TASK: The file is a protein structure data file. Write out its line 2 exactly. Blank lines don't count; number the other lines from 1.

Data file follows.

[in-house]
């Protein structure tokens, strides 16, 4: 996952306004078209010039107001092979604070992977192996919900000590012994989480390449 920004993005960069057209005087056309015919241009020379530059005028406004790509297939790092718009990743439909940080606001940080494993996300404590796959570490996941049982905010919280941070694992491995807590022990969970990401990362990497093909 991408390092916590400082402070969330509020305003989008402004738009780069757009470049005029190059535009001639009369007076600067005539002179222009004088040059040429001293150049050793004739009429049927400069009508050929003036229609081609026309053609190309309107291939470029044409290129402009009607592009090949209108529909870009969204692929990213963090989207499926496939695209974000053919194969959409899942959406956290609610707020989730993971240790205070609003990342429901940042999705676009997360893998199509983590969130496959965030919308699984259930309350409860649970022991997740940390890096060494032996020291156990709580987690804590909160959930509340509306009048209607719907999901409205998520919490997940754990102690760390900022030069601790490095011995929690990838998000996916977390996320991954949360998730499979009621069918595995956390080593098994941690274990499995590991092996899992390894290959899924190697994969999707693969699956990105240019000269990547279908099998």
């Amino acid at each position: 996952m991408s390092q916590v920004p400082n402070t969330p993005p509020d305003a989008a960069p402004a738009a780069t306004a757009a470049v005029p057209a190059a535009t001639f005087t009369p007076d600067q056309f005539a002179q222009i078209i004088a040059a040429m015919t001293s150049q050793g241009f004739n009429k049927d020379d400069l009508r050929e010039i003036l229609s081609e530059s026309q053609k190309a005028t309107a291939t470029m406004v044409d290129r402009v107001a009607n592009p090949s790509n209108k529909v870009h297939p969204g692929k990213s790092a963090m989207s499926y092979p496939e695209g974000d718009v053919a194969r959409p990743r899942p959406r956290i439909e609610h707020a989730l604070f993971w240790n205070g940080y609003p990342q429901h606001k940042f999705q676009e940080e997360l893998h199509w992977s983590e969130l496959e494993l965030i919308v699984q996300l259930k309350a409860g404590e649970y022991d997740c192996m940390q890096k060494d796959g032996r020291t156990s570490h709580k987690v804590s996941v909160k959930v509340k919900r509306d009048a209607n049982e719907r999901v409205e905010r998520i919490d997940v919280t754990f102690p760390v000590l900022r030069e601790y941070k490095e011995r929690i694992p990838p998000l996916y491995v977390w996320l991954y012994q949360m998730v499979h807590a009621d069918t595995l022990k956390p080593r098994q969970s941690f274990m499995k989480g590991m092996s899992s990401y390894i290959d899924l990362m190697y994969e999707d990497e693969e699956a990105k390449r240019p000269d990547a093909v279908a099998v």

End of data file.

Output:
């Protein structure tokens, strides 16, 4: 996952306004078209010039107001092979604070992977192996919900000590012994989480390449 920004993005960069057209005087056309015919241009020379530059005028406004790509297939790092718009990743439909940080606001940080494993996300404590796959570490996941049982905010919280941070694992491995807590022990969970990401990362990497093909 991408390092916590400082402070969330509020305003989008402004738009780069757009470049005029190059535009001639009369007076600067005539002179222009004088040059040429001293150049050793004739009429049927400069009508050929003036229609081609026309053609190309309107291939470029044409290129402009009607592009090949209108529909870009969204692929990213963090989207499926496939695209974000053919194969959409899942959406956290609610707020989730993971240790205070609003990342429901940042999705676009997360893998199509983590969130496959965030919308699984259930309350409860649970022991997740940390890096060494032996020291156990709580987690804590909160959930509340509306009048209607719907999901409205998520919490997940754990102690760390900022030069601790490095011995929690990838998000996916977390996320991954949360998730499979009621069918595995956390080593098994941690274990499995590991092996899992390894290959899924190697994969999707693969699956990105240019000269990547279908099998």